The plaque is mounted on a stone under a flag at the main entrance to the airport, just south of the intersection of Old Turnpike Rd./Regional Dr. and Airport Road. I am told it is very easy to find and accessible to the public. [Best to drive and park in the parking lot as there is no parking on the street].
The plaque is mounted on a boulder and engraved as follows:
DEDICATED TO THE MEMORY OF
SYDNEY W. BEAUCLERK
First Lieutenant 12th Aero
Squadron 4th Army Corps
KILLED IN ACTION OCt. 29th 1918
at Champigneulle, France
Nov. 11th, 1929
CHARLES A. DOYEN PARK
—BRIG. GENERAL CHARLES A. DOYEN PARK–
Sixth memorial–there used to be a Charles A. Doyen Park, now just the monument remains. In the 1919 City of Concord Annual Report: Resolution Changing the name of City Hall Park in said City to That of DOYEN PARK. Resolved by the Board of Aldermen of the City of Concord as follows: Section 1. That as an honor to one of Concord’s distinguished sons, Brig. Gen. Charles A. Doyen who led the American marines to the first fruits of victory at Chateau Thierry in France, and that for his deed of valor there may always be a lasting reminder of his native city’s pride and gratitude for his service to city, state and nation,–the City Council of Concord does hereby re-name the plot now known as City Hall Park to be hereafter and forever known as Doyen Park,
and that a tablet suitable inscribed shall be placed in some appropriate place in the Park, the cost of the same not to exceed two hundred dollars. Passed December 30, 1918.” Even the Boston Globe was excited about it and used it as an example for the City of Boston to create a lasting monument too. “Concord, N.H. already ones one “solders’ memorial” of the recent war. Its City Hall Park has been renamed by vote of the Board of Aldermen, Doyen Park in honor of Brig Gen. Charles A. Doyen, U.S.M.C., a native of Concord, who died recently in this country soon after his return from active service in France. A committee has been appointed to place a suitable tablet in the park, narrating the reasons for its name.” In 1920: Resolution Appropriate Money for the Tablet in Doyen Park. Resolved by the Board of Aldermen of the City of Concord [NH] as follows: “That the sum of two hundred thirty and 19-100 dollars ($230.19) be, and the same hereby is, appropriated out of any money in the treasury not otherwise appropriated for the tablet in Doyen Park. Passed Dec 8, 1919. [This was accomplished]. A 1922 Boston Globe article states that the Merrimack County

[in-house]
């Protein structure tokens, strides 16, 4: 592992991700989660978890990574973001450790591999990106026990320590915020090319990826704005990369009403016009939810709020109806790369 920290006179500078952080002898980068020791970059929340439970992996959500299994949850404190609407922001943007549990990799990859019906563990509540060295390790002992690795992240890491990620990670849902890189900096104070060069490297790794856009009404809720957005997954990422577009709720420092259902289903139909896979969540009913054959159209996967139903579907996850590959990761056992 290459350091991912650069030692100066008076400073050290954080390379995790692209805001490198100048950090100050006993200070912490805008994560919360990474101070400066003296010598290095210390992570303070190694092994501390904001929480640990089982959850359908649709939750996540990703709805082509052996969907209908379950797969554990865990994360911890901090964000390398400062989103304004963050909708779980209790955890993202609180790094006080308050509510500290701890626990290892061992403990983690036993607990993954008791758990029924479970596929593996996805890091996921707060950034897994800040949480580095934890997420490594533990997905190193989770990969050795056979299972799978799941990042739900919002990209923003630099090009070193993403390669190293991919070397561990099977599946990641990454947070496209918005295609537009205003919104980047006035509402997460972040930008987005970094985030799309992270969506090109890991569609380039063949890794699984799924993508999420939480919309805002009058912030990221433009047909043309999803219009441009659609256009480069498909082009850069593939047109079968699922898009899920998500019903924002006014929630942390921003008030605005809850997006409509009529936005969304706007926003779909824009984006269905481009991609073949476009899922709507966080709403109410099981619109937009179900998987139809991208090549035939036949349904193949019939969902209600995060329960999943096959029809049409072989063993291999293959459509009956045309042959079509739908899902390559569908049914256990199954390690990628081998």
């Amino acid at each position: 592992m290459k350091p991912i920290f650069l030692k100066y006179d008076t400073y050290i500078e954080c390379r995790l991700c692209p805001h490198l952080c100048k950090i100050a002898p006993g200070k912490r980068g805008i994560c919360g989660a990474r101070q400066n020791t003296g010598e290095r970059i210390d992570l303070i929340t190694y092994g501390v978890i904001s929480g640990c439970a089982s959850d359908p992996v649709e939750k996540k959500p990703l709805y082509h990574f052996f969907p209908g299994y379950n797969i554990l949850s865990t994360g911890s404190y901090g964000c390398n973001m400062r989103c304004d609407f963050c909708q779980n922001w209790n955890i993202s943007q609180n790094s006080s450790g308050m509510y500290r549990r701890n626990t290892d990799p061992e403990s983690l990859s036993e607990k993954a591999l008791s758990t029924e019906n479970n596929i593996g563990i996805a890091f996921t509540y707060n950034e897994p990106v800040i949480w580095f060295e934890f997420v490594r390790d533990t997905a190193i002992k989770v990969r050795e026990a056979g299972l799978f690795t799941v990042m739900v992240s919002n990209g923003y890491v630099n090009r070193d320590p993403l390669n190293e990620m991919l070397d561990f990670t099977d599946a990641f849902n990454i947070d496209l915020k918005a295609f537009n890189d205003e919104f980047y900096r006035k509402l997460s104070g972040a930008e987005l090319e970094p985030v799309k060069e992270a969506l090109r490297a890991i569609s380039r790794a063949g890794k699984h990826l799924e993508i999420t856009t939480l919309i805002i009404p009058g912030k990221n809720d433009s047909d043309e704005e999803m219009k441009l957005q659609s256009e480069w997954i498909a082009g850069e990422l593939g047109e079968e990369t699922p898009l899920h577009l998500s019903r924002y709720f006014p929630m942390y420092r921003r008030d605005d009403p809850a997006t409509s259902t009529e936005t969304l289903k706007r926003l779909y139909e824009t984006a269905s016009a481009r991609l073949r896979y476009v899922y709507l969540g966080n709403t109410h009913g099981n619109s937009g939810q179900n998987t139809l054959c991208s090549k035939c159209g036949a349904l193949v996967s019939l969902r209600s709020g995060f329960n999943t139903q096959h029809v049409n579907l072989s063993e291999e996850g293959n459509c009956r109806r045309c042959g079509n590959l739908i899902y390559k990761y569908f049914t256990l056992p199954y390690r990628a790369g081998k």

Courthouse is “surrounded by Doyen Park.” Various small upgrades were made over the years to this park including walkways and fencing. The 1955 City of Concord Annual Report shows the beginning of turning the park into a parking lot: December 12 1955– Passed Resolution authorizing negotiation with County for exchange of land for widening Court Street and additional parking in Doyen Park. In 1976 the U.S. Department of Housing and Urban Development awarded Concord, N.H. a $318,000 grant for use under the community development program. Projects scheduled under the program include construction in the city of a Bicentennial plaza, enlargement and reconstruction of the community’s Merrill Park and the rebuilding of Doyen Park. 2017-2018. The remainder of Doyen park disappears, and the monument that sat near the corner of Court and Montgomery streets is moved to the front and southeast corner of the old Courthouse building, viewable from Pitman Street. [my thanks to David Cedarholm of Concord’s Engineering Department for locating the monument for me].
–DEDICATED NOVEMBER 11, 1924–
Concord’s WWI Monument to Company M New Hampshire State Guard – White Park (thanks to Douglas Finney).
My personal thanks to the very talented and generous Debbie LaValley of Boscawen who took and shared these photographs of the American Legion, Fletcher-Murphy and Joseph Guyette monuments; and also thanks to Borne and Elizabeth Mace, who took the photographs at Concord’s Memorial Field. These are all taken in 2016, and are under copyright by the photographers. Please do not reuse without their express written permission.